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Tuesday, November 4, 2014

You Are Single - How Does Social Security Fit Into Your Estate Plan?


By:  Susan M. Graham, Certified Elder Law Attorney, Senior Edge Legal, Boise, Idaho

Retirement has many parts.  How much predictable income you receive when you are no longer working is a critical concern, and Social Security is part of that retirement income picture.
 

If you have not signed up for Social Security retirement benefits, stop and think about it before you make your irreversible election.  There are a variety of choices, and some will give you up to 30% more money from Social Security.  The challenge is to decide what fits best for you. 

There are many variables that impact the amount you will receive from Social Security. Some of those variables include (1) your age when you make the election; (2) your history of earnings; and (3) if you were divorced after 10 or more years, and never remarried.

This article will address the age you begin taking Social Security.  

Your benefit amount is locked into the starting date you select: (1) age 62; (2) your retirement age (ranging between age 65-67); and (3) age 70.   If you take your benefit at age 62, you will receive 75% of the full retirement amount, and if you wait to take your benefits until age 70, you will receive 132% of your retirement benefit.  Here is an example:  A baby boomer earned the maximum social security throughout her career and turned 62 in the year 2013.  If she signs up for Social Security at:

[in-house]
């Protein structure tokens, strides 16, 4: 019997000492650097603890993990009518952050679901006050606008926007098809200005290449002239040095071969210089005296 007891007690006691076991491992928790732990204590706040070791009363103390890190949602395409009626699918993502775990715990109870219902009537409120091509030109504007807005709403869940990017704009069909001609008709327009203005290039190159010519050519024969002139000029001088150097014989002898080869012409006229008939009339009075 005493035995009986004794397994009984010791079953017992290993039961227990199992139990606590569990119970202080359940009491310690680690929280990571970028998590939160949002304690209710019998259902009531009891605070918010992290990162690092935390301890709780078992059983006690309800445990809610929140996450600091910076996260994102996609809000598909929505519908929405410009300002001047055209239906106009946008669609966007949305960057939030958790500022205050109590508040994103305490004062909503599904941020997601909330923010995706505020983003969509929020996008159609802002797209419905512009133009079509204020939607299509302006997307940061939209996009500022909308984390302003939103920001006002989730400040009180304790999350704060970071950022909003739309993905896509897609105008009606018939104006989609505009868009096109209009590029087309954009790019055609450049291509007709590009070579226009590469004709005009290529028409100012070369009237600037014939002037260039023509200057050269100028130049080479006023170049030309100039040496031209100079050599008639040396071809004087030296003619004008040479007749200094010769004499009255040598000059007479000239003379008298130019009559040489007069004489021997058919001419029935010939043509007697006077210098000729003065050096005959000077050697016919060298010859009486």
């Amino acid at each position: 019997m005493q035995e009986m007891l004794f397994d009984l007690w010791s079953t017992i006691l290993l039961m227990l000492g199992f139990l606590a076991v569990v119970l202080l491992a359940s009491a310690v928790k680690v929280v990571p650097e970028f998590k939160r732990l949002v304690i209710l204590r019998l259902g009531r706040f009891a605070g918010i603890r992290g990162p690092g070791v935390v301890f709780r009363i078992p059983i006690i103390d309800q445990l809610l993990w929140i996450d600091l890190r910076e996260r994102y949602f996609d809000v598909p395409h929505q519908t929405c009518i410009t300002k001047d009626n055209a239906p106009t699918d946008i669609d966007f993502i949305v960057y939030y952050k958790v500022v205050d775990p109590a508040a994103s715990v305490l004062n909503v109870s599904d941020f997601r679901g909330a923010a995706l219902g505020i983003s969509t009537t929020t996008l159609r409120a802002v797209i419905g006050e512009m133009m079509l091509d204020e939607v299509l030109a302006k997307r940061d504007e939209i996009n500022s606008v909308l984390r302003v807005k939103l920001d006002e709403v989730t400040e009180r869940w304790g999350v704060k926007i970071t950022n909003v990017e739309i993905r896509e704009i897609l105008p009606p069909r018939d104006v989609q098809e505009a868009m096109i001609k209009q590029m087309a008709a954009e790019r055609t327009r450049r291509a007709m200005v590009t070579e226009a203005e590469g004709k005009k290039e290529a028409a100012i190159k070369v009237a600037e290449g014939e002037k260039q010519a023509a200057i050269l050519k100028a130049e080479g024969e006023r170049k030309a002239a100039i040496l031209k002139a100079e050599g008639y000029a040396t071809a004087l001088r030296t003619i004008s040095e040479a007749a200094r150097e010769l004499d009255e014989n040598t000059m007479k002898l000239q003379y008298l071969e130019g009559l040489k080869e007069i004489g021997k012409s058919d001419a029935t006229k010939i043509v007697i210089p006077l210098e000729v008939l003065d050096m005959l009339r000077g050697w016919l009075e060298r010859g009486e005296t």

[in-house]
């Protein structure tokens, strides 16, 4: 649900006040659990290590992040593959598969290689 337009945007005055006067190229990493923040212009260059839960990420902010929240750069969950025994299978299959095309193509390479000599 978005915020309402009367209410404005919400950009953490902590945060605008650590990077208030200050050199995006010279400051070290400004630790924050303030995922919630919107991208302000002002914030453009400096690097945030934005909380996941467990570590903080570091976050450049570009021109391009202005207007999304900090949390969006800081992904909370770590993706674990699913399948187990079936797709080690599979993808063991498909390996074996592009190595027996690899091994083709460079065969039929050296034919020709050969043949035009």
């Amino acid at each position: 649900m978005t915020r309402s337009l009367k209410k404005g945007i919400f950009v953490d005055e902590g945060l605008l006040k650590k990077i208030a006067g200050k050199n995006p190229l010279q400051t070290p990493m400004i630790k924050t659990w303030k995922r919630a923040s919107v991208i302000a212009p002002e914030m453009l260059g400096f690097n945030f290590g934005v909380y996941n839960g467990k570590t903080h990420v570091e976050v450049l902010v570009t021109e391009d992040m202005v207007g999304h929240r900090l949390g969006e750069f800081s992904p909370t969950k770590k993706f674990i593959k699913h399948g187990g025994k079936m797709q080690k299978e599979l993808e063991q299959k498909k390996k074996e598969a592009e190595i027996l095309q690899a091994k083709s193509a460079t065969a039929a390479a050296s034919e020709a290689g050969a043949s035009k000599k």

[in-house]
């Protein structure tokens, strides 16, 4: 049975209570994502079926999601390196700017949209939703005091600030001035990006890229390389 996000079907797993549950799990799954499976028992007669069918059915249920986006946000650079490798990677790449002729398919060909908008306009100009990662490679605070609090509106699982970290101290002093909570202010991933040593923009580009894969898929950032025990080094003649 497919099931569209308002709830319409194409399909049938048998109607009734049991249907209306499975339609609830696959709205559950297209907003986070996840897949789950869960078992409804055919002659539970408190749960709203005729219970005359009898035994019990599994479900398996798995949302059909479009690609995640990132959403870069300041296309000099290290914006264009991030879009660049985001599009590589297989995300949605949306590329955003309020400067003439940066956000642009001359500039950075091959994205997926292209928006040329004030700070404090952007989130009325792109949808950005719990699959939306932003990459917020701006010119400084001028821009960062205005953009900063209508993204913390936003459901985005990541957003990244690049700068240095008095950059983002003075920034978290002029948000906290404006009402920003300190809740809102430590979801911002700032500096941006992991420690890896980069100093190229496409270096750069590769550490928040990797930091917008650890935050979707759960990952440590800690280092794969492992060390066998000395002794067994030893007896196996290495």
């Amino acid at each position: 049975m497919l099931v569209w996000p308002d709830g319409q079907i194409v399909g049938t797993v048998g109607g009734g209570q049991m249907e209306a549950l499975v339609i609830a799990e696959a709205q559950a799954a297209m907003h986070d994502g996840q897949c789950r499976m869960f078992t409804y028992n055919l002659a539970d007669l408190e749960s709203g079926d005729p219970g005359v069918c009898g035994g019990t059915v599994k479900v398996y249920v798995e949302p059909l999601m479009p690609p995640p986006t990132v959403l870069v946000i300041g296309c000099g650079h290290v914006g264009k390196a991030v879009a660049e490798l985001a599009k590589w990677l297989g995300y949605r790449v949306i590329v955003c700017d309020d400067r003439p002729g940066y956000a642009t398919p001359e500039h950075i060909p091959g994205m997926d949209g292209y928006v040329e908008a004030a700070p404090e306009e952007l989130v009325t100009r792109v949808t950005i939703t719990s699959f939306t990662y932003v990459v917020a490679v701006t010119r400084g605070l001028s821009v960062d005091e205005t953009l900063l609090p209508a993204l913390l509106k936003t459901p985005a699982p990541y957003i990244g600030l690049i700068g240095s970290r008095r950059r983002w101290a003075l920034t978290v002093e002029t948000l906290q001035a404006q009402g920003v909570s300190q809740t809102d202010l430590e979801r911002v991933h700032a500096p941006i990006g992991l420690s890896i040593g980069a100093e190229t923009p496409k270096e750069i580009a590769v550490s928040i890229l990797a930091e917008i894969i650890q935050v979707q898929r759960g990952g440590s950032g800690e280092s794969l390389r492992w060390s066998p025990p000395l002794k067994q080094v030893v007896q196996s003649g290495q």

1. Age 62 - she will receive $1,913 (75% of $2,550) monthly for the rest of her life
  2. Age 66 - she will receive $2,550 (100%)
  3. Delaying until age 70 - she will receive $3,366 (132% of $2,550) 

Assuming the retiree lives another twenty years, she will receive a TOTAL benefit from Social Security (ignoring a cost of living adjustment) if she retires at:

  1. Age 62 -> $459,120 ($1913 x 12 months x 20 years)
  2. Age 66 -> $612,000 ($2550 x 12 months x 20 years)
  3. Age 70 -> $807,840 ($3366 x 12 months x 20 years)

Waiting until age 70 means she will receive almost double the retirement benefit compared to starting at age 62.  To locate the Social Security Calculator on the government website, Google “Social Security Quick Calculator.”  It is worth the time it takes for you to make this important election that will impact on your future.  Does it make sense for you to be part of the 65% who take benefits at age 62 and miss out on hundreds of thousand of dollars of potential benefits?[1]  You decide.

 



[1] “The Smart Investor, 5 Social Security Facts You Need to Know,” by Tom Halloran, October 28, 2014, U.S. News and World Report





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